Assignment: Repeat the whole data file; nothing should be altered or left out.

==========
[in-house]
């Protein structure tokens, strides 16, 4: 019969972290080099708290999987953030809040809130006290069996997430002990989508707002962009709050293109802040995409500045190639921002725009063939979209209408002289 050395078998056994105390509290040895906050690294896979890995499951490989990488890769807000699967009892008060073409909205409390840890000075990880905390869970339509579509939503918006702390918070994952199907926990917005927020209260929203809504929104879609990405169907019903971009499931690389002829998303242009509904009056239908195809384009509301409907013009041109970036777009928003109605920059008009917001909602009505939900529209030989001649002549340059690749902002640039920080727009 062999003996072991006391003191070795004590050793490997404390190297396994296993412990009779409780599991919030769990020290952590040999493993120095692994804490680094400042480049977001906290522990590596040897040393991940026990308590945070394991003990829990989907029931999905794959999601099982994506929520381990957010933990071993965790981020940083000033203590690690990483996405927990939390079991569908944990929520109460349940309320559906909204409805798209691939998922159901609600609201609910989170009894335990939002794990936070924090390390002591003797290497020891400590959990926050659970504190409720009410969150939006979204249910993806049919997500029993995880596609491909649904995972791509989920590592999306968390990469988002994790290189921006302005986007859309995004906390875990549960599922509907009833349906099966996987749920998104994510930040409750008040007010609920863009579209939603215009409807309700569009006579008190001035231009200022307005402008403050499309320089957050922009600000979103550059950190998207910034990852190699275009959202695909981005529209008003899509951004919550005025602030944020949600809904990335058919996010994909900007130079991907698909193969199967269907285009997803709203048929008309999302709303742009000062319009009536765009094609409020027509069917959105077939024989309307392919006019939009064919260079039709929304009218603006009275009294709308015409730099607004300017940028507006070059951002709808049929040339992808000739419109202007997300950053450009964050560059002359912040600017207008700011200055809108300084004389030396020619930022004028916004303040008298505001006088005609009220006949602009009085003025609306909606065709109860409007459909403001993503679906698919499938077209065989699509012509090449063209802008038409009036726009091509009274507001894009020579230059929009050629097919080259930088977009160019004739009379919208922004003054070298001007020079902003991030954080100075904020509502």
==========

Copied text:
[in-house]
């Protein structure tokens, strides 16, 4: 019969972290080099708290999987953030809040809130006290069996997430002990989508707002962009709050293109802040995409500045190639921002725009063939979209209408002289 050395078998056994105390509290040895906050690294896979890995499951490989990488890769807000699967009892008060073409909205409390840890000075990880905390869970339509579509939503918006702390918070994952199907926990917005927020209260929203809504929104879609990405169907019903971009499931690389002829998303242009509904009056239908195809384009509301409907013009041109970036777009928003109605920059008009917001909602009505939900529209030989001649002549340059690749902002640039920080727009 062999003996072991006391003191070795004590050793490997404390190297396994296993412990009779409780599991919030769990020290952590040999493993120095692994804490680094400042480049977001906290522990590596040897040393991940026990308590945070394991003990829990989907029931999905794959999601099982994506929520381990957010933990071993965790981020940083000033203590690690990483996405927990939390079991569908944990929520109460349940309320559906909204409805798209691939998922159901609600609201609910989170009894335990939002794990936070924090390390002591003797290497020891400590959990926050659970504190409720009410969150939006979204249910993806049919997500029993995880596609491909649904995972791509989920590592999306968390990469988002994790290189921006302005986007859309995004906390875990549960599922509907009833349906099966996987749920998104994510930040409750008040007010609920863009579209939603215009409807309700569009006579008190001035231009200022307005402008403050499309320089957050922009600000979103550059950190998207910034990852190699275009959202695909981005529209008003899509951004919550005025602030944020949600809904990335058919996010994909900007130079991907698909193969199967269907285009997803709203048929008309999302709303742009000062319009009536765009094609409020027509069917959105077939024989309307392919006019939009064919260079039709929304009218603006009275009294709308015409730099607004300017940028507006070059951002709808049929040339992808000739419109202007997300950053450009964050560059002359912040600017207008700011200055809108300084004389030396020619930022004028916004303040008298505001006088005609009220006949602009009085003025609306909606065709109860409007459909403001993503679906698919499938077209065989699509012509090449063209802008038409009036726009091509009274507001894009020579230059929009050629097919080259930088977009160019004739009379919208922004003054070298001007020079902003991030954080100075904020509502």